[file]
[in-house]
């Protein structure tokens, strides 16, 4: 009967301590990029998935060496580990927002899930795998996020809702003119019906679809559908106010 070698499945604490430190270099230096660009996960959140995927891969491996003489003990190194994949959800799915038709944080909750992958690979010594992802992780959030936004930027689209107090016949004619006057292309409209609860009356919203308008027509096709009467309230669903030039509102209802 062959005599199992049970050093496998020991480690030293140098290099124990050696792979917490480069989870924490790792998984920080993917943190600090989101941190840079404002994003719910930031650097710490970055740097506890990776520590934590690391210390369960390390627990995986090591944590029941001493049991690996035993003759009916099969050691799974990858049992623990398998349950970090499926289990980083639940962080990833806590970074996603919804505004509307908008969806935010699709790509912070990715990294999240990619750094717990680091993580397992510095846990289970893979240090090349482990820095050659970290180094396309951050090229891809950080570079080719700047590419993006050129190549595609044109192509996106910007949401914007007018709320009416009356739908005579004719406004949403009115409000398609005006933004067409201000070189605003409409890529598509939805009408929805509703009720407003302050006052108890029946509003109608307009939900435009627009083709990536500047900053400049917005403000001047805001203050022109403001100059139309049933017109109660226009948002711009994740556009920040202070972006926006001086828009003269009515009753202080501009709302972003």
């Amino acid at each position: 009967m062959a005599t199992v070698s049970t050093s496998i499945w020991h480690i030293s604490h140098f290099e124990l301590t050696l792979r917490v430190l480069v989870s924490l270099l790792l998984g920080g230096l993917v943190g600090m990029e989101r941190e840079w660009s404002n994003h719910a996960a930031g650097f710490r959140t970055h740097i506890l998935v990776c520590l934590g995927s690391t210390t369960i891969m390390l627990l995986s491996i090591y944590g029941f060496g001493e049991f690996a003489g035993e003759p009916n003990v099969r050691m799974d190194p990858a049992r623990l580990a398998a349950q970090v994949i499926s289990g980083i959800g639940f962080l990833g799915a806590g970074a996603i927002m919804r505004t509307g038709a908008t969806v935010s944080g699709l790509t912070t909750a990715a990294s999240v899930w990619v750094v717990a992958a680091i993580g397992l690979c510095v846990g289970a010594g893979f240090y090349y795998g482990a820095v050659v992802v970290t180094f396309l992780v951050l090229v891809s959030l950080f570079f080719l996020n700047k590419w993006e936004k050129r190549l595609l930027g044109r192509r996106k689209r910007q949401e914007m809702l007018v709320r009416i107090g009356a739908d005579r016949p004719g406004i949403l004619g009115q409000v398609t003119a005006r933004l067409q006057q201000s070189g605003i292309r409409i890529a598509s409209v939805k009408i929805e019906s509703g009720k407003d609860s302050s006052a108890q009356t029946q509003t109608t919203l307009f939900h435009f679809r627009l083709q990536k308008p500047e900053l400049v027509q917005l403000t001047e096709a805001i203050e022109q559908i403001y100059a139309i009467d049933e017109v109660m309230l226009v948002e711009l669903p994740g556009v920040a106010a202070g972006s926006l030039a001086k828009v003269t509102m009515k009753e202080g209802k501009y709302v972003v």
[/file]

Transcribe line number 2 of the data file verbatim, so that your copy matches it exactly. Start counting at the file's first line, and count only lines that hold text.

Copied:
């Protein structure tokens, strides 16, 4: 009967301590990029998935060496580990927002899930795998996020809702003119019906679809559908106010 070698499945604490430190270099230096660009996960959140995927891969491996003489003990190194994949959800799915038709944080909750992958690979010594992802992780959030936004930027689209107090016949004619006057292309409209609860009356919203308008027509096709009467309230669903030039509102209802 062959005599199992049970050093496998020991480690030293140098290099124990050696792979917490480069989870924490790792998984920080993917943190600090989101941190840079404002994003719910930031650097710490970055740097506890990776520590934590690391210390369960390390627990995986090591944590029941001493049991690996035993003759009916099969050691799974990858049992623990398998349950970090499926289990980083639940962080990833806590970074996603919804505004509307908008969806935010699709790509912070990715990294999240990619750094717990680091993580397992510095846990289970893979240090090349482990820095050659970290180094396309951050090229891809950080570079080719700047590419993006050129190549595609044109192509996106910007949401914007007018709320009416009356739908005579004719406004949403009115409000398609005006933004067409201000070189605003409409890529598509939805009408929805509703009720407003302050006052108890029946509003109608307009939900435009627009083709990536500047900053400049917005403000001047805001203050022109403001100059139309049933017109109660226009948002711009994740556009920040202070972006926006001086828009003269009515009753202080501009709302972003």